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An Instructive Example Of An FCPA Enforcement Action Having Nothing To Do With Foreign Bribery


Conveying knowledge about the Foreign Corrupt Practices Act’s anti-bribery provisions is relatively straight-forward as there are specific elements or issues such as anything of value, foreign official, obtain or retain business, jurisdiction, facilitating payments and various affirmative defenses. Moreover, in some cases statutory definitions assist in the analysis.

Conveying knowledge about the FCPA’s other provisions – the books and records and internal controls provisions – is often more difficult because these provisions – aside from the term reasonable – are basically standardless as written. Indeed, in SEC v. Worldwide Coin the judge stated:  “The main problem with the internal accounting controls provision of the FCPA is that there are no specific standards by which to evaluate the sufficiency of controls; any evaluation is inevitably a highly subjective process in which knowledgable individuals can arrive at totally different conclusions.” Continue Reading

SEC Administrative Law Judge Gets It Right When Talking About The Books And Records And Internal Controls Provisions

great job

These pages have frequently highlighted legislative history relevant to the Foreign Corrupt Practices Act’s books and records and internal controls provisions (see here among numerous other posts) as well as prior SEC guidance on these provisions including most notably a 1981 speech by Harold Williams (Chairman of the SEC).

Demonstrating once again that this “old” legal authority and guidance remains relevant in the FCPA’s modern era, in this recent administrative order, James Grimes (an SEC Administrative Law Judge) accurately stated:

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60% Of SEC FCPA Enforcement Actions In Recent Years Do Not Involve Charges Or Findings That An Issuer Violated The Anti-Bribery Provisions

Statistical Analysis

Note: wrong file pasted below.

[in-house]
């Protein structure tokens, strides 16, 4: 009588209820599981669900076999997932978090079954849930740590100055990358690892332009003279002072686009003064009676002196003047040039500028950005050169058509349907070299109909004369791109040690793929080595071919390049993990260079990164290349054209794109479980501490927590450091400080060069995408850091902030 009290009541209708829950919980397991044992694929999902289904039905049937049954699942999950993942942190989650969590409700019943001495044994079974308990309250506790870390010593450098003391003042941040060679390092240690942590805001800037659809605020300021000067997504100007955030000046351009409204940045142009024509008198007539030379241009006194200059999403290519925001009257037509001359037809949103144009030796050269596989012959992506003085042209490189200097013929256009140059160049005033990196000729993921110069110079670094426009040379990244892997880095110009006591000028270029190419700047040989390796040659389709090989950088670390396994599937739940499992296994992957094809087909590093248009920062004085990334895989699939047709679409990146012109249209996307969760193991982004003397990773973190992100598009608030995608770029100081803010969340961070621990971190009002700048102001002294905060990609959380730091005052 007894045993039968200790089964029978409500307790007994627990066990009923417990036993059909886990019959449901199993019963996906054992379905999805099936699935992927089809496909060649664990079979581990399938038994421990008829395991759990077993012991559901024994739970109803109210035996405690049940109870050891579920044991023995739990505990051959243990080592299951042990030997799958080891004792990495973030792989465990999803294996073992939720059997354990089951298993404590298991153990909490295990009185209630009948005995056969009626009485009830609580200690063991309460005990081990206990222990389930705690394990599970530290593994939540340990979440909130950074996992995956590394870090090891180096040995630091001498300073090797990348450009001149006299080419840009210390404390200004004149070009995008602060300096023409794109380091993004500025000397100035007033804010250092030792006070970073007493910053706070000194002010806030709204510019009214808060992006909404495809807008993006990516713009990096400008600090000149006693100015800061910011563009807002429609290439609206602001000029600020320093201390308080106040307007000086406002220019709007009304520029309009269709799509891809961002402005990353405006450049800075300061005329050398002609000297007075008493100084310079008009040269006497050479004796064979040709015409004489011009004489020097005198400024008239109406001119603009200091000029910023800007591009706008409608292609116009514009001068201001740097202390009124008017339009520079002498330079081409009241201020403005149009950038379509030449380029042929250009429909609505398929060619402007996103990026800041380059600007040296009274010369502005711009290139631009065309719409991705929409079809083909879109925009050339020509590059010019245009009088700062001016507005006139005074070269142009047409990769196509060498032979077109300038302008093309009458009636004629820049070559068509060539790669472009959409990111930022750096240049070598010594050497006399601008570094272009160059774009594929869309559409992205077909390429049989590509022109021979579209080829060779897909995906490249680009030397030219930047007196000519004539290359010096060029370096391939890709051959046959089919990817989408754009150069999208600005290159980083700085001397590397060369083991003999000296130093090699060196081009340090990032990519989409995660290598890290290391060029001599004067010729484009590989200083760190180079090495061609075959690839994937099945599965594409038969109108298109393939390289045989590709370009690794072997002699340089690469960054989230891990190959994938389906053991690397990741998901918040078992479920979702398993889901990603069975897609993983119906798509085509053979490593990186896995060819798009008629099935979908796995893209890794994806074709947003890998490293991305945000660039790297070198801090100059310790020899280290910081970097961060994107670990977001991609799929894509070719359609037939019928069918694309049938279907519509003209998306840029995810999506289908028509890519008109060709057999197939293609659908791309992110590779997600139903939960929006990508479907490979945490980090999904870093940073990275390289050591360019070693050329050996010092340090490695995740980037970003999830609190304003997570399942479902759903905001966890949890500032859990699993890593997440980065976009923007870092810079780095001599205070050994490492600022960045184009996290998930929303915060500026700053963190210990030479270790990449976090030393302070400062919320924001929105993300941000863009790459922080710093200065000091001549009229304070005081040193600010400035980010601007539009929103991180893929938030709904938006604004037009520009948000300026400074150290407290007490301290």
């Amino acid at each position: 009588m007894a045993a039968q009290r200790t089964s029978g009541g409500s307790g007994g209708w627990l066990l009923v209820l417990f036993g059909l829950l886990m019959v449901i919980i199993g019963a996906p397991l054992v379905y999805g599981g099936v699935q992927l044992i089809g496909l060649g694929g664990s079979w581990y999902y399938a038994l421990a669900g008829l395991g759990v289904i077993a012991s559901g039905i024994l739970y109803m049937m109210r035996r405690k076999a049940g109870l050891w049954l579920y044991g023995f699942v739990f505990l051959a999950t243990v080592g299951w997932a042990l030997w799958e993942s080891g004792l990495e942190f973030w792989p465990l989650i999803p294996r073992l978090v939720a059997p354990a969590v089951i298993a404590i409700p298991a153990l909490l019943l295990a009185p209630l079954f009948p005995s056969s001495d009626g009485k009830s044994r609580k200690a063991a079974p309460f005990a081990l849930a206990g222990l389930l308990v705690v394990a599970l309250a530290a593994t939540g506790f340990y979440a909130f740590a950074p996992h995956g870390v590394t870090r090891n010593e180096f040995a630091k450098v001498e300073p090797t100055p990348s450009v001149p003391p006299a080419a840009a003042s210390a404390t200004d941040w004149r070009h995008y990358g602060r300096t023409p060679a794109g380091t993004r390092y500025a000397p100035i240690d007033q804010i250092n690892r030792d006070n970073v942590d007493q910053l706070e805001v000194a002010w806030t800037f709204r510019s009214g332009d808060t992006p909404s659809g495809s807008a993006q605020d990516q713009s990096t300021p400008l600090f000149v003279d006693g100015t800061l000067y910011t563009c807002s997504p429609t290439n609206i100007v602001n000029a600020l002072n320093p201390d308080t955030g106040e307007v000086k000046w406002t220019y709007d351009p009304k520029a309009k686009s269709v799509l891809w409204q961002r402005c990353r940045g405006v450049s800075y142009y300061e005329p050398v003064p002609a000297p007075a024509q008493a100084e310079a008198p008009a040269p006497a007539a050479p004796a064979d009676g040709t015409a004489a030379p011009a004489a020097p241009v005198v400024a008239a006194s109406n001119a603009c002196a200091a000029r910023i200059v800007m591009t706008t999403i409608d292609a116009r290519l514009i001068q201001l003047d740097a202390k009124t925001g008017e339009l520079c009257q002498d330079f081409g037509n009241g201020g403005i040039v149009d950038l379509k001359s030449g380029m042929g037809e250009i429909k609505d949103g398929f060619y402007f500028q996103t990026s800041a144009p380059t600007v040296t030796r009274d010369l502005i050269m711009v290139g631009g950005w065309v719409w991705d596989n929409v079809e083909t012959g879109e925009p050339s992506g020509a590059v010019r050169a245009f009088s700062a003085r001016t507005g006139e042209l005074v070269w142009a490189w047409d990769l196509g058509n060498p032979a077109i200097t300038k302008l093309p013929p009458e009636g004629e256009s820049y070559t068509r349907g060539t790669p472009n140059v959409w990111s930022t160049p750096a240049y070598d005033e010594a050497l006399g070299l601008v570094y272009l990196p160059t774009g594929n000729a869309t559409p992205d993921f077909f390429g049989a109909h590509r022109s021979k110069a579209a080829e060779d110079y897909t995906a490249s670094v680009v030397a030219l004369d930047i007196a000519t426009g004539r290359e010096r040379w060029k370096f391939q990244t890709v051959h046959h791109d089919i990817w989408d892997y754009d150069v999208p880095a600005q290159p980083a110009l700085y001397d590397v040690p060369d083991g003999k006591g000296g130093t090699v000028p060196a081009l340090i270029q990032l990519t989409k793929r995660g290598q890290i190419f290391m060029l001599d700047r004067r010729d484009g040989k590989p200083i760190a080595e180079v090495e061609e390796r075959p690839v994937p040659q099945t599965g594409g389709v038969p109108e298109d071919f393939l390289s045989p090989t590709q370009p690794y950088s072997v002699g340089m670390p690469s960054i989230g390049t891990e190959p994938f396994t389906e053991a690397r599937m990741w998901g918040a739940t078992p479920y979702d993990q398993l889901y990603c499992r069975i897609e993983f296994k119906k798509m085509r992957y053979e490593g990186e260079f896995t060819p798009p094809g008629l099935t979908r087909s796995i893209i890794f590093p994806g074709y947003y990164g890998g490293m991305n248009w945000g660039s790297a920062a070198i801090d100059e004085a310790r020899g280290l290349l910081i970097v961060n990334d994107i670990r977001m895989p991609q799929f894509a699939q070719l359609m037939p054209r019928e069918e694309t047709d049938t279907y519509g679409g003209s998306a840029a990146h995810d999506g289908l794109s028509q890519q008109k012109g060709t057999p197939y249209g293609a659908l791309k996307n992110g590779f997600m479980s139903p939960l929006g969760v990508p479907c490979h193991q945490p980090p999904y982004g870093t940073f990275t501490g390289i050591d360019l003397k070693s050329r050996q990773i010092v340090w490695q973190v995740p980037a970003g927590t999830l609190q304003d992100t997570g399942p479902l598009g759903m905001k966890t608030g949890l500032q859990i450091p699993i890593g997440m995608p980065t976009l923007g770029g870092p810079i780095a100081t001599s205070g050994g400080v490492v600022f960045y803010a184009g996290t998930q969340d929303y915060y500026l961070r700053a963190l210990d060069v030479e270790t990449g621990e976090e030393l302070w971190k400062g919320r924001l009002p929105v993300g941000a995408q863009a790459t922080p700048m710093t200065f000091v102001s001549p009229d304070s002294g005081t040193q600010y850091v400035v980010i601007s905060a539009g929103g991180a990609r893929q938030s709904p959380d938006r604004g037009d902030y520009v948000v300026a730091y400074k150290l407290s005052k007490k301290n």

Between 2011 and 2018, the SEC brought 90 corporate Foreign Corrupt Practices Act enforcement actions.

However, only 36 of those actions (40%) involved charges or findings that a company violated the FCPA’s anti-bribery provisions. In other words, the majority of SEC corporate FCPA enforcement actions in recent years “merely” involve books and records and/or internal controls charges or findings.

Strangely, as further highlighted below, several SEC enforcement actions that did not involve civil charges or findings of anti-bribery violations, did involve the DOJ (an agency that enforces the FCPA criminally) bringing criminal anti-bribery charges.

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Civil Enforcement of Canada’s Foreign Corruption Law?


A guest post by Graeme Hamilton and Omar Madhany (both with Borden Ladner Gervais LLP in Toronto).

Perhaps the starkest difference between the Foreign Corrupt Practices Act and Canada’s foreign corruption law—the Corruption of Foreign Public Officials Act (CFPOA)—is the fact that the CFPOA may only be enforced criminally.  As a result, enforcement authorities in Canada are held to the higher criminal standard of proof beyond a reasonable doubt when negotiating with a company to resolve a CFPOA investigation or contemplating whether to bring CFPOA charges.

The lack of a civil enforcement mechanism for the CFPOA is often cited as one of the main reasons for the disparity between the volume of foreign corruption enforcement activity in the U.S. and Canada.  A recent settlement announced by the Ontario Securities Commission (OSC) with Katanga Mining Ltd. (Katanga), however, may signal the beginning of a shift in this landscape by establishing a role for Canada’s securities regulators in tackling foreign corruption from a civil context.

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No Shut Down For FCPA Enforcement


The last week of December has traditionally been an active week for Foreign Corrupt Practices Act enforcement. However, with the partial government shutdown there was an open question what would happen with the end of 2018.

Yesterday, the SEC answered that question by announcing two enforcement actions: (i) a $2.5 million action against Brazil-based Centrais Elétricas Brasileiras S.A. (Eletrobras); and (ii) a $16 million action against Polycom.

This post highlights the Electrobras enforcement action and another post will highlight the Polycom enforcement action

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